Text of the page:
history-of-the-croquembouche

A croquembouche or in French- croquenbouche is a type of pièce montée and is generally served at baptisms and weddings as well as at first communions. This high cone made of profiteroles (choux that is filled with delicious pastry cream), is sometimes also dipped in chocolate & bound with caramel.

Typically, this entire creation is elaborately decorated with fine-spun threads of caramel, flowers, sugared almonds, chocolate and even ribbons. At times the cone may also be covered with macaroons. Its name is derived from the 2 French words “croquet” en “bouche”, which means ‘crunch in the mouth’. The Croquembouche is designed to be the centrepiece at a table. Outside of France, it is used to add a dash of flair to any event.


Croquembouche- A Peek into its History

The croquembouche has a very ancient lineage and illustrates the extensive history of these fine pastries in the country. A variation of the croquembouche, which is a very fanciful and edible architectural creation, was also seen displayed on the tables of the royals and noblemen in France, way back in the 1500’s.

Ingredients such as the cream puffs that are used in this creations date back to this period. Antoine Careme (1783-1833), the French chef seems to have invented the actual version that we see today, only in the late 1700’s. It was at this time that it became very popularly used as a wedding cake. He was one of the most-famous French chefs of his time and this dessert was popularized by him.


The Architectural Element

Careme had also studied architecture and had once stated that architecture was a very noble art and that pasty was the epitome of architecture. Apart from the croquembouche, he also created Gothic Towers, Persian pavilions, Turkish Mosques and a number of other pieces- all made from choux puffs. At that point of time, the Turkish fez was a very commonly-used shape. By the 19th century, these stunning architectural pieces started spiralling upwards & out of control. With the dawn of the 20th century, it was clear that the conical structure was the triumphant survivor.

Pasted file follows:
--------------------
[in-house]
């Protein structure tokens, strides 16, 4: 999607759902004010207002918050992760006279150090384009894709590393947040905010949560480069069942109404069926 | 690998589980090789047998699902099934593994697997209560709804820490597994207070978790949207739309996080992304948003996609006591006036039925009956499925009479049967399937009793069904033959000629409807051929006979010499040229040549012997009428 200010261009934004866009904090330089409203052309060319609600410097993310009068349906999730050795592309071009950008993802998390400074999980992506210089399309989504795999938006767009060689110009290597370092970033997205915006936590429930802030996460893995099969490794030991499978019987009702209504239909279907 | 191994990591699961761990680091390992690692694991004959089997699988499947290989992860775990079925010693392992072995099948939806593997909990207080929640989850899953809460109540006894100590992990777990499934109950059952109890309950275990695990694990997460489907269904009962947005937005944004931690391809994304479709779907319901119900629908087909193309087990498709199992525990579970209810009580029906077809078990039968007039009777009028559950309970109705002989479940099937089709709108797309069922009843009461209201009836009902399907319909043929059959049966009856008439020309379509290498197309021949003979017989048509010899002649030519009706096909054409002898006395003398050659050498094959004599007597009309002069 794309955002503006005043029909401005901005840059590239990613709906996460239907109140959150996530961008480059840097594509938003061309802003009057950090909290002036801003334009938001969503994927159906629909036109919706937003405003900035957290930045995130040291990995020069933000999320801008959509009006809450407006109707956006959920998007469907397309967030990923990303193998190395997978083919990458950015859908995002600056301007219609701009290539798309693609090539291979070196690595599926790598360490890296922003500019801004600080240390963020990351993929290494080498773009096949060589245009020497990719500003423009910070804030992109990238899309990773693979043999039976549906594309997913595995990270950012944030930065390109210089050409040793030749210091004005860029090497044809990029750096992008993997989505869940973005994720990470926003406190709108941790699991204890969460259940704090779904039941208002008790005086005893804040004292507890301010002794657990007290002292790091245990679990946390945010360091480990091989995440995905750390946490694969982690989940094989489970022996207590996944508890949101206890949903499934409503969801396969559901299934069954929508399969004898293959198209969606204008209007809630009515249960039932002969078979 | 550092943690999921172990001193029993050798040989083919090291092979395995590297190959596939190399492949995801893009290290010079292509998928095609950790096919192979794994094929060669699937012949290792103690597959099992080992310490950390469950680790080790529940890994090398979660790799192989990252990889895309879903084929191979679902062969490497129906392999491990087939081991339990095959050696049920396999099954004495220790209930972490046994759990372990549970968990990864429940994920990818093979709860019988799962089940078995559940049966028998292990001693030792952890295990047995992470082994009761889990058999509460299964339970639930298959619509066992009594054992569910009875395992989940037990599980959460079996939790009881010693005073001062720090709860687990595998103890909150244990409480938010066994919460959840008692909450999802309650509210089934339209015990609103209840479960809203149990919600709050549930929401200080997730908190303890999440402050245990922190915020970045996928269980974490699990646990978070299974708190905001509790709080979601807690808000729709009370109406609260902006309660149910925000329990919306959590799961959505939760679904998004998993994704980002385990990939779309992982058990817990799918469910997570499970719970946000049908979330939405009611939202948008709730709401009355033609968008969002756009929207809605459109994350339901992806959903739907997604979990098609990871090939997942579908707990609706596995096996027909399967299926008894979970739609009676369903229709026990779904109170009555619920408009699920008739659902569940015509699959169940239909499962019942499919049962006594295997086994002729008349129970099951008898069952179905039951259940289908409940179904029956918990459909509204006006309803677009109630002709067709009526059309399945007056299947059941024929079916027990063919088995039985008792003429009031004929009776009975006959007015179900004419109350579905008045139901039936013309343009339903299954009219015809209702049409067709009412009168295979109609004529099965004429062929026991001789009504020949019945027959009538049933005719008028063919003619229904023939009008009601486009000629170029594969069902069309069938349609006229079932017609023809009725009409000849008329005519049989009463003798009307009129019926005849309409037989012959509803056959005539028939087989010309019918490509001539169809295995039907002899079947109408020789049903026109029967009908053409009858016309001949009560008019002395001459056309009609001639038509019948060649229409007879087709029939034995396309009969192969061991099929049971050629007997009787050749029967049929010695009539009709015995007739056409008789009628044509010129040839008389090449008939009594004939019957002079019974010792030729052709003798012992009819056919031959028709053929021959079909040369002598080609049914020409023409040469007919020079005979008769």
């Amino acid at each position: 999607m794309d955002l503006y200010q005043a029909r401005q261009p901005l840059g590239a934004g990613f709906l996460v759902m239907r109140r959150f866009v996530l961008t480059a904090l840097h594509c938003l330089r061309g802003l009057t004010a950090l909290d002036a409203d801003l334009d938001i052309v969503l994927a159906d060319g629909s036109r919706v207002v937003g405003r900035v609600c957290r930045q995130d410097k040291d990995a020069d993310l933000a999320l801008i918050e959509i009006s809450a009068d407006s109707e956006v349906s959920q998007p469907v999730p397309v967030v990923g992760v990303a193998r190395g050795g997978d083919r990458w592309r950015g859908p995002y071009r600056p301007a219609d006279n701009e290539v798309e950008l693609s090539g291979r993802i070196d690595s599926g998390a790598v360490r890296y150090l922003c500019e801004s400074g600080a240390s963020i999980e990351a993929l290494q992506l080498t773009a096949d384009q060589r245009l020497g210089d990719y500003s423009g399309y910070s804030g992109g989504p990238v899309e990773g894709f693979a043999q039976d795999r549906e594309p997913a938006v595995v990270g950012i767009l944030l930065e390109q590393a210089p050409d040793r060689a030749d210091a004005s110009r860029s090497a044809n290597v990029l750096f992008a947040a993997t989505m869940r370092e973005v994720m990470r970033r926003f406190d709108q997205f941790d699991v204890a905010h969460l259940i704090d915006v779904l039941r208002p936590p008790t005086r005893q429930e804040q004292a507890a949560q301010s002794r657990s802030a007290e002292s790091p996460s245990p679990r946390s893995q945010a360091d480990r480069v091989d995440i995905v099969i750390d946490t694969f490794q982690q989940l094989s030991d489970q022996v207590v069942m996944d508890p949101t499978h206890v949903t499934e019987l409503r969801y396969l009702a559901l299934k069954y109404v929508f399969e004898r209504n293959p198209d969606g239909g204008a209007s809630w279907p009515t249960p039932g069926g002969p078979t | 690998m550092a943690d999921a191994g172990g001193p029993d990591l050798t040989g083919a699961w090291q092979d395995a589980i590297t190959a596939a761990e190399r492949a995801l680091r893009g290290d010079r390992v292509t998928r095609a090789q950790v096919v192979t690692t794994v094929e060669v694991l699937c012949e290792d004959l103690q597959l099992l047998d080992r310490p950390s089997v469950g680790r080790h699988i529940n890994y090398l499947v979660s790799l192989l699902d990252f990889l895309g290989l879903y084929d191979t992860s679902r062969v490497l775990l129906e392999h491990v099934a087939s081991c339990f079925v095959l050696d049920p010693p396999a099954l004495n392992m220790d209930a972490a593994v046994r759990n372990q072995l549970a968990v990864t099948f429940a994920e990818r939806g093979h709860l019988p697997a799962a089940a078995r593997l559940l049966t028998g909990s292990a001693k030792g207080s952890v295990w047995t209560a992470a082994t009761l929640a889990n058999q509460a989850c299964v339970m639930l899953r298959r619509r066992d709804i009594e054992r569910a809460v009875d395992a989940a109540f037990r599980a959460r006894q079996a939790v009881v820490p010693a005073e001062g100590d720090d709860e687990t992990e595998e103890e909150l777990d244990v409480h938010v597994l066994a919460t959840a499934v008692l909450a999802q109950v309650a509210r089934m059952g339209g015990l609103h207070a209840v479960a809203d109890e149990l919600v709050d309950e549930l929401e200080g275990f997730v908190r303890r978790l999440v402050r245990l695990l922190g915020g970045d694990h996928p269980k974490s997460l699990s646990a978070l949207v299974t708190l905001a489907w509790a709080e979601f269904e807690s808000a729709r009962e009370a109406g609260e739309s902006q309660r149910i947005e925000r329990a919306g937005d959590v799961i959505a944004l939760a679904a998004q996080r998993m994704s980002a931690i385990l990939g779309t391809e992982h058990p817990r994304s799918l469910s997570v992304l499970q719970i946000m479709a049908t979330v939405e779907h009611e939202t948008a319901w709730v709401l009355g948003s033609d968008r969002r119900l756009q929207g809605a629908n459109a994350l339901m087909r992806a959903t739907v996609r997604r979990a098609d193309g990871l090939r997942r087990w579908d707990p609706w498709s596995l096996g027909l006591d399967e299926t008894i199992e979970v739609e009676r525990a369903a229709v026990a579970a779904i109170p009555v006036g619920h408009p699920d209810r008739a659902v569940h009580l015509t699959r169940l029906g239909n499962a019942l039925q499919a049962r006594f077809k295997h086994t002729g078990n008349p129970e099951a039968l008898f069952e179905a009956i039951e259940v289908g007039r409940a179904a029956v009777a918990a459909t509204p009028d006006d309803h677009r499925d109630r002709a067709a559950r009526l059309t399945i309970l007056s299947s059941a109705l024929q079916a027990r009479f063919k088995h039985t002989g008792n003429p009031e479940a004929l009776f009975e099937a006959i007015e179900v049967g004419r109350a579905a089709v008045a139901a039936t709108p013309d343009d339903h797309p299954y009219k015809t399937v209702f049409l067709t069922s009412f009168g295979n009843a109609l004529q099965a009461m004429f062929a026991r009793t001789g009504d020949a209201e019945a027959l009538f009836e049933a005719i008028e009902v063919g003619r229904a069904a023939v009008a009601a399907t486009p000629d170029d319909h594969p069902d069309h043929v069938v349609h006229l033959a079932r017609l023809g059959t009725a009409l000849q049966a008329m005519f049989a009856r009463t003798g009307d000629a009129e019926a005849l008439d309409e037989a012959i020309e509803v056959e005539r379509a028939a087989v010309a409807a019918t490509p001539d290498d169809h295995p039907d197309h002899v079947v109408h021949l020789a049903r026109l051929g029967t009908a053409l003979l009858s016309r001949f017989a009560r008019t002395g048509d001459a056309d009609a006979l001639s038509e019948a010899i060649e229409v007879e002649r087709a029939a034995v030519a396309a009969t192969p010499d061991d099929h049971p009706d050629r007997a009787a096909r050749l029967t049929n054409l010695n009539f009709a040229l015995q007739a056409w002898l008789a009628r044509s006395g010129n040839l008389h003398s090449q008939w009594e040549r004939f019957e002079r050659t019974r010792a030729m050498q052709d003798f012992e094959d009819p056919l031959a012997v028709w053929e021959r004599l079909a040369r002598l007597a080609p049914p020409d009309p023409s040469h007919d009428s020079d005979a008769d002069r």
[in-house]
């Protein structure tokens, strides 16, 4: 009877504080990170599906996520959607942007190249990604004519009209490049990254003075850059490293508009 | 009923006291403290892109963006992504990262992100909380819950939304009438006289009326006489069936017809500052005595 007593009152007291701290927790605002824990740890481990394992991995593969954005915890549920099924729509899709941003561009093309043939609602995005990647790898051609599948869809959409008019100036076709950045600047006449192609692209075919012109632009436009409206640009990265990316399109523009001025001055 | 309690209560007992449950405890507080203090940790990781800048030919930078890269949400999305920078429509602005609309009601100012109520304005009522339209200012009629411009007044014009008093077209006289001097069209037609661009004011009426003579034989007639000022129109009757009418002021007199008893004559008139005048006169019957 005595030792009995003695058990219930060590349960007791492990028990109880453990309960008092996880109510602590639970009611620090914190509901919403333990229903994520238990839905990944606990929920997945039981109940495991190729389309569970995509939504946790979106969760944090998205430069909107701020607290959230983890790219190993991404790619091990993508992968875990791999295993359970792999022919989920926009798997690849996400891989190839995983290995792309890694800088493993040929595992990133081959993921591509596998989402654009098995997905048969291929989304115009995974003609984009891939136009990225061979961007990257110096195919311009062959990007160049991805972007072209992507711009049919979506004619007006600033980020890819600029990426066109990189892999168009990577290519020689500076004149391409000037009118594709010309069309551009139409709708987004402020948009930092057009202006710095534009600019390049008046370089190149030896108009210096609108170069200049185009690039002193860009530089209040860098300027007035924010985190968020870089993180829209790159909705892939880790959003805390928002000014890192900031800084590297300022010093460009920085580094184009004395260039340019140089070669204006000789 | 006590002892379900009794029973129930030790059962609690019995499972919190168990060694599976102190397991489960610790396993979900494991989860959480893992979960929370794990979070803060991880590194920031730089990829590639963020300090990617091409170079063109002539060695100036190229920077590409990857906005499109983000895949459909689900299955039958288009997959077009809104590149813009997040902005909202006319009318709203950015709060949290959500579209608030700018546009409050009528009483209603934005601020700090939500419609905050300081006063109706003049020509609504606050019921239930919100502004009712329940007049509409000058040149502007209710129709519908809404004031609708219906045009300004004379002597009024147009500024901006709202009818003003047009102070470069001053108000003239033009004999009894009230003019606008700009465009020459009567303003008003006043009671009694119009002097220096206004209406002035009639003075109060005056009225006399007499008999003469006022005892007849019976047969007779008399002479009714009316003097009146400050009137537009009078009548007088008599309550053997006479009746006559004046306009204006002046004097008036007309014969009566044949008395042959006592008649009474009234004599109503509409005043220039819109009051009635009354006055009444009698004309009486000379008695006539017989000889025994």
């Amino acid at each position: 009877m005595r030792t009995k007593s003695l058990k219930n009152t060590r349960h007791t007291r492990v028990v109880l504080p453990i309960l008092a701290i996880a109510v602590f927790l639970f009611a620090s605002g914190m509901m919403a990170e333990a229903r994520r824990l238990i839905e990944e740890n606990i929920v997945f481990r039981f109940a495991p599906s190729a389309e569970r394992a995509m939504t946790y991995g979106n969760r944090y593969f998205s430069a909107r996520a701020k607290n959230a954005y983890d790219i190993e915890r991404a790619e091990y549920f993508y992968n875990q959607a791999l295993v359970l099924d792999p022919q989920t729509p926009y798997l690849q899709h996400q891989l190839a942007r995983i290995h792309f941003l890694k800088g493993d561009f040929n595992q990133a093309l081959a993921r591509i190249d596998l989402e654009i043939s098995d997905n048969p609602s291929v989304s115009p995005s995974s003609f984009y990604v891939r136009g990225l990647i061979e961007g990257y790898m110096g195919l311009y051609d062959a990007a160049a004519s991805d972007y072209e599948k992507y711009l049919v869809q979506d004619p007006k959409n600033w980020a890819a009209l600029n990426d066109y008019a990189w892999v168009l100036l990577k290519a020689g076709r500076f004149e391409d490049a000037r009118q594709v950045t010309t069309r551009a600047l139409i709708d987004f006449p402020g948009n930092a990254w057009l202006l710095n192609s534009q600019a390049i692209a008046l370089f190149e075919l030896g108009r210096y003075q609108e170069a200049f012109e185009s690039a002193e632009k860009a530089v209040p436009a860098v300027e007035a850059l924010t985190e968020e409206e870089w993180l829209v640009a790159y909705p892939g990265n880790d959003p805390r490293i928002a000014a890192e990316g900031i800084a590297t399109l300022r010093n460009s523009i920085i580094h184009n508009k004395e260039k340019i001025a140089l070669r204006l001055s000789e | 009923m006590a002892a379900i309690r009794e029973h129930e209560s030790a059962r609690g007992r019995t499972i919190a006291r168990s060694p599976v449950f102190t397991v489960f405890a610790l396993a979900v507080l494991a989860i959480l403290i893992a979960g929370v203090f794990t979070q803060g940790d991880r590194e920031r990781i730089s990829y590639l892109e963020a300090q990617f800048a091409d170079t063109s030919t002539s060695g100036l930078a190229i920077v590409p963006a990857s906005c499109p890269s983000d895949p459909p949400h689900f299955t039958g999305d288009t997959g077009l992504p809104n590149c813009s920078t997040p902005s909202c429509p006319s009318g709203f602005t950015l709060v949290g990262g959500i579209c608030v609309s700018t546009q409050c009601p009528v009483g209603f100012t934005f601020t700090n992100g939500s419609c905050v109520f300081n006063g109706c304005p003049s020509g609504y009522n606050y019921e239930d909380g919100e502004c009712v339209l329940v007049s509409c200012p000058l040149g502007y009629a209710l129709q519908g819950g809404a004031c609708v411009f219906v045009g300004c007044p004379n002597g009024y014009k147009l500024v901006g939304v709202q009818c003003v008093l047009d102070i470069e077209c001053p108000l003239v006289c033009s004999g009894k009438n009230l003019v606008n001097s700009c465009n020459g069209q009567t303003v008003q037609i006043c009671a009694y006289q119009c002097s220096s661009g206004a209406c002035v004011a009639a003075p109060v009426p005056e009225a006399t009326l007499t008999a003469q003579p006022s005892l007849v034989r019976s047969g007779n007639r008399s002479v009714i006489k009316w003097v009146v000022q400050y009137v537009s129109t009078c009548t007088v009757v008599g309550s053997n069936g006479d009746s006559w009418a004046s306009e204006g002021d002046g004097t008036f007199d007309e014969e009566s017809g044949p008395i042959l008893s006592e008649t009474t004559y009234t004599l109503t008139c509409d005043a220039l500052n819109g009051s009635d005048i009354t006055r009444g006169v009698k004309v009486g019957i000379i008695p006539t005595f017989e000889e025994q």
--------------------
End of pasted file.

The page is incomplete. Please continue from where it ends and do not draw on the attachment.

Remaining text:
The Structure

This French dessert is quite a complex one- It is a piece montee made completely of profiteroles, also called choux puffs. These are filled with crème patissiere or chantilly and can be flavored with any liquer of your choice. The piece sits on a nougatine/croquant base and is a high conical-shaped structure. Caramel is used to bound the choux pastry together and the decoration of spun sugar, caramel, almonds, fruits and flowers makes the entire creation a delight for the eyes.


Occasion-Based Decorations

The decoration that goes on top will be based on the occasion- and so if it’s a wedding there may be sugared bride & groom figurines, a monogram, flowers, marzipan roses or a heart made out of nougatine. Croquenbouche means – “Crunch in the Mouth”. In French- piece montee means “mounted piece”- it is essentially a decoartive confectionery creation that is meant to be used as a centerpice at a table at any special event.


The Components

Croquant/ nougatione is mix of caramel & finely-chopped almonds. Choux pastry is a very versatile medium and can be used to shape a number of forms apart from the traditional eclairs or round puffs. Imaginative and creative bakers use this to create a variety of architectural food creations and a number of other desserts are also made from choux pastry.


An Elaborate Dessert

As you can see, this elaborate French dessert is not an easy one to make. It requires creativity, a skilled and practiced hand and a lot of partience and care to make. This is exactly why the croquenbouche tend to be an expensive French dessert and is generally ordered only at very special events. The price of the croquenbouche can vary greately, depending on where you order it from and who is making it, the ingredients used and of course, the number of profiteroles that have been used to make it. The most popular serving is 3 profiteroles per person.


Impressive Creations

You will also find a number of variations of the croquembouche as bakers in Australia let their creativity run free. Today, you will find a lot of fresh fruits and flowers being used to decorate the creation. Another trend is that the structures are also now getting taller and taller and are starting to look even more impressive. Regardles of how you look at it- the croquenbouche is a piece de reisitance!!

Thanks for reading,
Ganache Patisserie
(02) 9967 2882